The headline is from The New York Times on June 4, 1980: “LAST PRIMARIES HELD—Senator Vows to Battle On Until the Convention.” The senator was Edward Kennedy, not ready to give up his campaign to deny President Jimmy Carter renomination by the Democratic Party, even though Carter had beaten him by almost three million votes in the primaries held that spring.
Kennedy was denying reality. President Carter already had 1,643 pledged delegates before any were awarded from the last day of primaries, and he needed only 1,666 to claim the nomination. A total of 696 were chosen in eight states on the first day of June, and Kennedy needed more than 96 percent of them to stop Carter. (That became impossible when Carter decisively won the Ohio primary while the votes were still being counted in California, where Kennedy won.) Unpledged superdelegates did not yet exist, so Kennedy’s only hope was to persuade hundreds of delegates to abandon Carter and vote for a rules change that would have freed them from any obligation to support the candidate who had won their states and districts.
“Tonight is the first night of the rest of the campaign,” Kennedy told his supporters on the night Carter secured a majority of convention delegates. “The people have decided that this campaign must go on.”
The senator from Massachusetts wasn’t bluffing. He did continue campaigning through the convention and unsuccessfully tried to change the rules so that delegates could vote their “conscience” (as his supporters would put it). After Carter won the nomination on the first ballot, Kennedy apparently sulked, and he conspicuously avoided shaking hands with the president on the podium after the latter’s acceptance speech.
Kennedy also delivered one of the most famous convention speeches in history that week, the “Dream Shall Never Die” address that became a blueprint for modern liberalism and the pursuit of “a fair prosperity and a just society.” [Corrected from “a fair prosperity and just society.”] Many Carter supporters blamed Kennedy for splitting the Democratic Party and handing the general election to Ronald Reagan, but it seems more likely that Carter’s 1976 victory was a Watergate-prompted aberration in an era of Republican dominance in presidential politics. Kennedy survived any “spoiler” label and was one of the most beloved leaders in the Democratic Party when he died in 2009.
Does Bernie Sanders fancy himself a successor to Ted Kennedy? He is now promising to fight all the way to the Democratic Convention in July, though we won’t know until Wednesday whether he means it or is just rousing his supporters for the final big primaries. He’s done better than Kennedy did in 1980 (42 percent of the primary vote so far, to Kennedy’s 38 percent), but he’s probably got an even more uphill fight against Hillary Clinton, thanks to her lead among some 500 superdelegates—elected officeholders who can vote as they please. Unlike Kennedy in 1980, Sanders does not have decades of service to the Democratic Party or close ties to major constituencies in the party such as labor unions and civil rights groups. Patience in Washington with his campaign grew thin a long time ago. On the eve of the California primary, the Wall Street Journal reported on this irritation, saying, “Democratic officials, fund-raisers and operatives are getting impatient, calling on Mr. Sanders to quit the race and begin the work of unifying the party for the showdown with the Republican presumptive nominee.”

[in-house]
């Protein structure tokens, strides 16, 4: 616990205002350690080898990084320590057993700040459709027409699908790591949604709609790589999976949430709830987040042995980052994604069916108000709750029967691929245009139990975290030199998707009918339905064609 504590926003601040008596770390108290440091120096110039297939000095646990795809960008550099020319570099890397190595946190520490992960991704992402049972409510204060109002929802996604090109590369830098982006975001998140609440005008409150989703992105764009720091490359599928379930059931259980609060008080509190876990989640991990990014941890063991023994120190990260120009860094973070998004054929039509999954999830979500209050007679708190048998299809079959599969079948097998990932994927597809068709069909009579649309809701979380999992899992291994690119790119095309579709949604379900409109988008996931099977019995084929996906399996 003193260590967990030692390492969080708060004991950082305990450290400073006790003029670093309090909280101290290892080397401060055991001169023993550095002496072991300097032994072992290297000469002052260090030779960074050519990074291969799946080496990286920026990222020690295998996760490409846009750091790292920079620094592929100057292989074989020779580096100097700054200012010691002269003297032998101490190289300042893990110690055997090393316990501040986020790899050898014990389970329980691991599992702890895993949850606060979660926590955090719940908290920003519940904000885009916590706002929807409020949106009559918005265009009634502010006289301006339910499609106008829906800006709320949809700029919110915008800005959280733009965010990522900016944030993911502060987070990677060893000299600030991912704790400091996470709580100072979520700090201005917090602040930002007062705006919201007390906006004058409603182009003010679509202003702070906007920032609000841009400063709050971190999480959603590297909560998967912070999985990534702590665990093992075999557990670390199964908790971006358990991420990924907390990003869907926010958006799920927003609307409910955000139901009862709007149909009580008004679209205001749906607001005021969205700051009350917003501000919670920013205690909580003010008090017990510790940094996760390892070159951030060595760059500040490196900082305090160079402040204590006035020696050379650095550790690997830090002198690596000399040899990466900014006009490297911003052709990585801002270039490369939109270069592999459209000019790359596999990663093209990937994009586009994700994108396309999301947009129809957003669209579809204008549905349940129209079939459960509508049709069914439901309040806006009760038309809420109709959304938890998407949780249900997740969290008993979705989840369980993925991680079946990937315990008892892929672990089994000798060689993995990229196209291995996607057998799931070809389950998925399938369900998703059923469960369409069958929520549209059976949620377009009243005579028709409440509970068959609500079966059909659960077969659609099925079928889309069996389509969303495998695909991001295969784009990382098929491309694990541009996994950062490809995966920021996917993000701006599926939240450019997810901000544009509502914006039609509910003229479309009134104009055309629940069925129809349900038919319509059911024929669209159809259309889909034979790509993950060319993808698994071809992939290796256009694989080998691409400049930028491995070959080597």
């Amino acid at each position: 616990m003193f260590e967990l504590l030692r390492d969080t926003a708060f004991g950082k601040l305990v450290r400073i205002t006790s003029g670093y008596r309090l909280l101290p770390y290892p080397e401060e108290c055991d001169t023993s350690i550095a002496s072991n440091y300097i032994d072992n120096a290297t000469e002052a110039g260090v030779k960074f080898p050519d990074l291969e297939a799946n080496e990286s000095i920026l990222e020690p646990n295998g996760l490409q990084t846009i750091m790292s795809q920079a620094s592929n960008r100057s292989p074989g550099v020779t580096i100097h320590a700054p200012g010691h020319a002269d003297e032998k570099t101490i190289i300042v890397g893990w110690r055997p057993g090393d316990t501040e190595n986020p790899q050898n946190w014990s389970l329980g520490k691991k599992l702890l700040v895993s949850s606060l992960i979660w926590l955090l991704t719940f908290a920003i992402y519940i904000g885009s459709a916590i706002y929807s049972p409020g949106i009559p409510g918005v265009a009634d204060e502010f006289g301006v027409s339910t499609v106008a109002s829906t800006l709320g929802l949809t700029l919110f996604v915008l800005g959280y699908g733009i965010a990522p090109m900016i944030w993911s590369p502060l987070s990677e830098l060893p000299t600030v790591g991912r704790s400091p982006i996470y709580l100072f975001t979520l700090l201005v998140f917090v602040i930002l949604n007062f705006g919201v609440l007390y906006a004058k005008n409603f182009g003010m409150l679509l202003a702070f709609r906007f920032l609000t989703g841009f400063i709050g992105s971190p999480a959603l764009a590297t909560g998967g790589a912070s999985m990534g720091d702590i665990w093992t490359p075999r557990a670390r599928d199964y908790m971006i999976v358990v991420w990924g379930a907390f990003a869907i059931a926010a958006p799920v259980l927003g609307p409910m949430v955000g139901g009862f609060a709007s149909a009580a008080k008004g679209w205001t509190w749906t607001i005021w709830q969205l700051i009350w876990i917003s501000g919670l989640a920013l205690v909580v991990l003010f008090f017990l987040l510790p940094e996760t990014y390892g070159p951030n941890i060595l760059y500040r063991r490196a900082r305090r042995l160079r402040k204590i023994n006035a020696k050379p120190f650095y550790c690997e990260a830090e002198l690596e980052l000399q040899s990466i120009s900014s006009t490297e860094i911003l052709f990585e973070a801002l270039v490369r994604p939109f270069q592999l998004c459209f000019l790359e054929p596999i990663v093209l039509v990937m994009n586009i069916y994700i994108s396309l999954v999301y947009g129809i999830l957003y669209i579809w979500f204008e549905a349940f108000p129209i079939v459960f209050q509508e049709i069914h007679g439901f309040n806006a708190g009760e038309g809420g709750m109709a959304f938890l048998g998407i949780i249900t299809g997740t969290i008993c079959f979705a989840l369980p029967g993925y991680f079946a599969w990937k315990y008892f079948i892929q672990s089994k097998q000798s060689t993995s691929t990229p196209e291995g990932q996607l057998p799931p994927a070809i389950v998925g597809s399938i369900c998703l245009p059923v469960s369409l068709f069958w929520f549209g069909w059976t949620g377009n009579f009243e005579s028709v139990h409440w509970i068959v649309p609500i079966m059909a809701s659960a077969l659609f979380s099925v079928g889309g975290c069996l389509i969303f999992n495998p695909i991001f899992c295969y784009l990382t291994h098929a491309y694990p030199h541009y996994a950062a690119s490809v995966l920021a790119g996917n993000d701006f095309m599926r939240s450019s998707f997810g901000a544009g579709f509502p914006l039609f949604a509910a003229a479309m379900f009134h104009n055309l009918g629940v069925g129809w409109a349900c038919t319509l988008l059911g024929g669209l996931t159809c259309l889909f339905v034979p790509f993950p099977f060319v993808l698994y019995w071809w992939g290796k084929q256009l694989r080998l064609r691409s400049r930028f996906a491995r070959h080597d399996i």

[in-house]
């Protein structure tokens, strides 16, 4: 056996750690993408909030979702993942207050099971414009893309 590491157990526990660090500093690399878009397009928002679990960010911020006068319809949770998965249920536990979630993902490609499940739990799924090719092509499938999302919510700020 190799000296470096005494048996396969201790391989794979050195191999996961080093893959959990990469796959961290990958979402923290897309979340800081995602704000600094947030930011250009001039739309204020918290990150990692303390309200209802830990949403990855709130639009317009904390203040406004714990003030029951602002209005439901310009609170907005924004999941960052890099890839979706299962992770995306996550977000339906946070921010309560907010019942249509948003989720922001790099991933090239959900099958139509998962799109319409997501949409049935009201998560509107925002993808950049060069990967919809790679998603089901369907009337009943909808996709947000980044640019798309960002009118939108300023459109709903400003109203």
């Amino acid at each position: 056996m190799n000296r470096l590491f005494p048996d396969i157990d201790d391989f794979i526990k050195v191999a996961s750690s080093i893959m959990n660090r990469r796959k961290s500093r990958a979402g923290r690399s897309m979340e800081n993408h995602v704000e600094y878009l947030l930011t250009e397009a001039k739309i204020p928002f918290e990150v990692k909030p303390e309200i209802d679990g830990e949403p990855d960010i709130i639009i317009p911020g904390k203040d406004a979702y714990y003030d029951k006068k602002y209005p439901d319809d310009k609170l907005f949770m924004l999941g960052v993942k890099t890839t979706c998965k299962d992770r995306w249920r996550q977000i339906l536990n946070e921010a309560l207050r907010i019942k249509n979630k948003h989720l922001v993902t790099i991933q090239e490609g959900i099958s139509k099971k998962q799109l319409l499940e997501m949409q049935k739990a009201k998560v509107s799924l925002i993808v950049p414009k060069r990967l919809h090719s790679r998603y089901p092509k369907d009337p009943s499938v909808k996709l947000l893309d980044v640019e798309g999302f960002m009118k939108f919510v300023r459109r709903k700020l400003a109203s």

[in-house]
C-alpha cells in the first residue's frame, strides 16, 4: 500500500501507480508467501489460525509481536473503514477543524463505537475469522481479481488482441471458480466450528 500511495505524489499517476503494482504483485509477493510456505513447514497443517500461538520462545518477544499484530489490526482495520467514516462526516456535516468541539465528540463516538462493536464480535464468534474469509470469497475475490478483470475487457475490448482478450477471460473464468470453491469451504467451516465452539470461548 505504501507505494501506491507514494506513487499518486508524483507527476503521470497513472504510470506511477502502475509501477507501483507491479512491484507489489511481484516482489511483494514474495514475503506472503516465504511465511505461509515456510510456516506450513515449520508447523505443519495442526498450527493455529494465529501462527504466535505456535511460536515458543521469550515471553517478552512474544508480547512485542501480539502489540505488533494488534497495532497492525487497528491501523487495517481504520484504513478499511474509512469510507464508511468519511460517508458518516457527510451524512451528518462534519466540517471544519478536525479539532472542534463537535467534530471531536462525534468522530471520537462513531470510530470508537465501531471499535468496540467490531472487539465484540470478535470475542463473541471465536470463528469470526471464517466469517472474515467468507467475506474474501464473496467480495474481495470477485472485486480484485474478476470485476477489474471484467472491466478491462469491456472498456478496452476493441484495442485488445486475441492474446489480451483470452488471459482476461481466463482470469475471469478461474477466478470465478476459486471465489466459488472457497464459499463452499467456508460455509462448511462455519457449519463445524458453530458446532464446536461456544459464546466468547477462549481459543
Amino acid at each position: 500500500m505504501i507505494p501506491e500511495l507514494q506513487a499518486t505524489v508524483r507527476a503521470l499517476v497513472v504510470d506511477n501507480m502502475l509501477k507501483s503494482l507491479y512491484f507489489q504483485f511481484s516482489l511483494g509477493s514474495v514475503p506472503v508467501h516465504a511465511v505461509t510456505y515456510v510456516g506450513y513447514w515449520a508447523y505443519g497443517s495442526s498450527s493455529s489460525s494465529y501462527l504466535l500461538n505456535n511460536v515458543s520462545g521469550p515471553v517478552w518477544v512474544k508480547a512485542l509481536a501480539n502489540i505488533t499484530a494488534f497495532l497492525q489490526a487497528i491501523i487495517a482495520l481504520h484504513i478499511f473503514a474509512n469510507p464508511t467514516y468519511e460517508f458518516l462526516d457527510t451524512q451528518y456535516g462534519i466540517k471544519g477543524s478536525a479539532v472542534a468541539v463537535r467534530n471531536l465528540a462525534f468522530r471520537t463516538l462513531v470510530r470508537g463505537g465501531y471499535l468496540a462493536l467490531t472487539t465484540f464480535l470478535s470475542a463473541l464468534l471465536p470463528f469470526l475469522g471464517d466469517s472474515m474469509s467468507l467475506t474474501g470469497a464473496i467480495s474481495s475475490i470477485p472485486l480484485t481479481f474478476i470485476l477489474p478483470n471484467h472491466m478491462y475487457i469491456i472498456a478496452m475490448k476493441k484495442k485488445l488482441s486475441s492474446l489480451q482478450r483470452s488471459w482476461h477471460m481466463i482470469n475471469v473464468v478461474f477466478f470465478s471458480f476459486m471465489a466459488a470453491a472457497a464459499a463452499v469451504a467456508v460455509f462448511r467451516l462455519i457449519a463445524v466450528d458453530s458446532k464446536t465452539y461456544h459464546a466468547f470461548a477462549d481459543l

WSJ reporter Peter Nicholas adds this quote: “I would hope people would understand what a Trump presidency would mean and act accordingly—and ‘accordingly’ means quickly.” Given Mr. Sanders’s charge that Ms. Clinton is too close to Wall Street, was Mr. Nichols being puckish in his choice of whom to quote—“Orin Kramer, a New York hedge-fund manager who has raised campaign funds for both President Barack Obama and Mrs. Clinton”?
In the event that Mr. Sanders does not bow to mathematics and suspend his presidential campaign before the convention, Democratic leaders will be asking with exasperation, “What does Bernie want?” Perhaps he just wants a shot at YouTube immortality with an old-fashioned stem-winder of a speech. (“The Dream Shall Never Be Rigged”?) In any case, Ms. Clinton would be wise to insist: No handshake for me means no speech for you.